Exome sequencing and RNAseq in Left Ventricular Outflow Tract Obstruction
Genetics of “Left ventricular outflow tract obstruction” (LVOTO)
In a number of projects the group is working on the molecular genetics of structural congenital hearts defects. The category of left ventricular outflow tract obstruction (LVOTO) is of major interest to us. Major collaboration partners here are R. Siebert (Director of the Medical Genetics Department, Kiel), HH Kramer (Director of the Pediatric Cardiology Department), Kiel, AA Arndt (Berlin/Boston) /C MacRae (Boston), and MP Hitz/ M Hurles (Wellcome Trust Sanger Institute, Cambridge, UK).
The studies are a comprehensive analysis of disease-associated changes using a panel of state-of-the-art technologies including whole-transcriptome analysis (RNAseq), copy number variation (CNV) analysis and whole-exome sequencing (WES).
Contribution of copy number variants to congenital left-sided heart disease
In this collaborative study it was sought to determine the impact of structural genomic variation on left-sided congenital heart defects (CHD). In this first family-based CNV study of left-sided CHD, we found that both co-segregating and de novo events contribute to disease in a complex fashion at the structural genomic level. In our group we could confirm further that the CNVs in left-sided CHD were individual and rare.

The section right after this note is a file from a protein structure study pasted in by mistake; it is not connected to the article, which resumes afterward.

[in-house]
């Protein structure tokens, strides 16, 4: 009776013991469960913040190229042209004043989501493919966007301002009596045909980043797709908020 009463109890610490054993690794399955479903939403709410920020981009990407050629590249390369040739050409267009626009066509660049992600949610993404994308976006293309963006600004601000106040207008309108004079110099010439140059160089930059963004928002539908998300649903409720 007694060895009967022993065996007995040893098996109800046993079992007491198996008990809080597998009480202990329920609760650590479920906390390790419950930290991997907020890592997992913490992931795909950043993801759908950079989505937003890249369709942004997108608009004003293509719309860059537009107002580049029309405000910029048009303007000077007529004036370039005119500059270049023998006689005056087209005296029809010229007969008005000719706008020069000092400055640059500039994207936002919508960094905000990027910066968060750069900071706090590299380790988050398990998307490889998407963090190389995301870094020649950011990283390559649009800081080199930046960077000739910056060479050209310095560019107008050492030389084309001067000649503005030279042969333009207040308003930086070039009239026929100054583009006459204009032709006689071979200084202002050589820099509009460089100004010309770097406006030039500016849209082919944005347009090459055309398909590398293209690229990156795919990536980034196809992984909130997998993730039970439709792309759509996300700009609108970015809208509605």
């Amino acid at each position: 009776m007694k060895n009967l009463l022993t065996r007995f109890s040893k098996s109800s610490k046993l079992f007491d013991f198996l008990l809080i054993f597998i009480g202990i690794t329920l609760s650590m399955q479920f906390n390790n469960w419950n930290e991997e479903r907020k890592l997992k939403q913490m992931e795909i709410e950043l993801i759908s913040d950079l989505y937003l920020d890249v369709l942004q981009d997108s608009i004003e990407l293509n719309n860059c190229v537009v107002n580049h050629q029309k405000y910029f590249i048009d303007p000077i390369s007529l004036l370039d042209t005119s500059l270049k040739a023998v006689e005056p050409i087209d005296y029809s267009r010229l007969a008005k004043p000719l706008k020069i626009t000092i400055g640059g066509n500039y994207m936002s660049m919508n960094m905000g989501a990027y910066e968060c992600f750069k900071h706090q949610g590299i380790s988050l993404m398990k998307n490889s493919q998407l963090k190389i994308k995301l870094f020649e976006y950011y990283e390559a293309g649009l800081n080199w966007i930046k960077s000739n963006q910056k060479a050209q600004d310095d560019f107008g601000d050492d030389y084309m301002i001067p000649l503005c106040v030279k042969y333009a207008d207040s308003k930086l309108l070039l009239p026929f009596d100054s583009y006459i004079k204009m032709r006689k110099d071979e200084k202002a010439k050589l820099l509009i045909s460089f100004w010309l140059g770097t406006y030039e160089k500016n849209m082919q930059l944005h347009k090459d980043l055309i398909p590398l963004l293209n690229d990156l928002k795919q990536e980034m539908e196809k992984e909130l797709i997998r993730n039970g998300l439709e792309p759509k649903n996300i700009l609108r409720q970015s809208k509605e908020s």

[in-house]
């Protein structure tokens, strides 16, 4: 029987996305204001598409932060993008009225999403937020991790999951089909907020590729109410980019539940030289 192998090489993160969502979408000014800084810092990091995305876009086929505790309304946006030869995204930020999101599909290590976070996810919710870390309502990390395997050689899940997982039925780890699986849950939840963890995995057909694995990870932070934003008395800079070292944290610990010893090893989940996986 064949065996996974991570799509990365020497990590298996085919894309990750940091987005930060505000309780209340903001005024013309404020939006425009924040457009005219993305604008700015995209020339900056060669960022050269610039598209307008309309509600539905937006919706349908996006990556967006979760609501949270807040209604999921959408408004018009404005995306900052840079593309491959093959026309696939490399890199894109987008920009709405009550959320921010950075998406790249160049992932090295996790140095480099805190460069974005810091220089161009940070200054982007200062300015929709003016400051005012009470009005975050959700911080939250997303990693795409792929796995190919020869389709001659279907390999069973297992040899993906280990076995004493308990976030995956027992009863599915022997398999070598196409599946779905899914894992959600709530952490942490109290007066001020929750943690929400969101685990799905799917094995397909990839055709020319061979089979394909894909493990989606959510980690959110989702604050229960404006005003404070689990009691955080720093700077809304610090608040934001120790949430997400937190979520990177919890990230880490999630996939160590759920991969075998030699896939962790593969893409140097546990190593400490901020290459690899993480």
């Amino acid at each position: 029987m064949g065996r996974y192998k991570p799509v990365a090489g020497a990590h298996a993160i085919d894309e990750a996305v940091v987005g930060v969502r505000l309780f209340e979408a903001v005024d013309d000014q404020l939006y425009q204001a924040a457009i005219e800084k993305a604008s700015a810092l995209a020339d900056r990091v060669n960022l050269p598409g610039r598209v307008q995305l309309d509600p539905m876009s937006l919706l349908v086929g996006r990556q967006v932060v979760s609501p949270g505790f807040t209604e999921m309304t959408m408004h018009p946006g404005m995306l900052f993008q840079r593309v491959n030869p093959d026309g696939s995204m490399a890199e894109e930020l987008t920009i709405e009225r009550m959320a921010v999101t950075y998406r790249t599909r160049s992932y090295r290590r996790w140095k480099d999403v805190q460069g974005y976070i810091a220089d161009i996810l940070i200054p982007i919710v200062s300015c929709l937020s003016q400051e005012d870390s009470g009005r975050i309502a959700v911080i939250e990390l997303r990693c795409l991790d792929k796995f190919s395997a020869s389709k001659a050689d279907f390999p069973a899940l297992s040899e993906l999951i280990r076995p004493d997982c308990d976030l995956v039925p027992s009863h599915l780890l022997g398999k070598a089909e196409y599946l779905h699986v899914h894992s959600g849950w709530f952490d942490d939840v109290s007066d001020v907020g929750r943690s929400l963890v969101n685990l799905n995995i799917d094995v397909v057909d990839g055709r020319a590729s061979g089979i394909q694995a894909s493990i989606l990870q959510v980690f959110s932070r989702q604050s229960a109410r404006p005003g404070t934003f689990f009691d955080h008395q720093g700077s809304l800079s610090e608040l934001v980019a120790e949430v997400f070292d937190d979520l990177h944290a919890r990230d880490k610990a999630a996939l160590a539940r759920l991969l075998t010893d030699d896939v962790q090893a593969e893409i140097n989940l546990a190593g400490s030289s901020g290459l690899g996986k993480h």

Rare Variants in NR2F2 Cause Congenital Heart Defects in Humans
Nonsyndromic atrioventricular septal defects (AVSDs) are an important subtype of CHDs for which the genetic architecture is poorly understood. We performed exome sequencing in 13 parent-offspring trios and 112 unrelated individuals with nonsyndromic AVSDs and identified five rare missense variants (two of which arose de novo) in the highly conserved gene NR2F2. We identified three additional CHD-affected families, among them individuals with LVOTO with other variants in NR2F2.
Rare copy number variants contribute to congenital left-sided heart disease
Rare variants in NR2F2 cause congenital heart defects in humans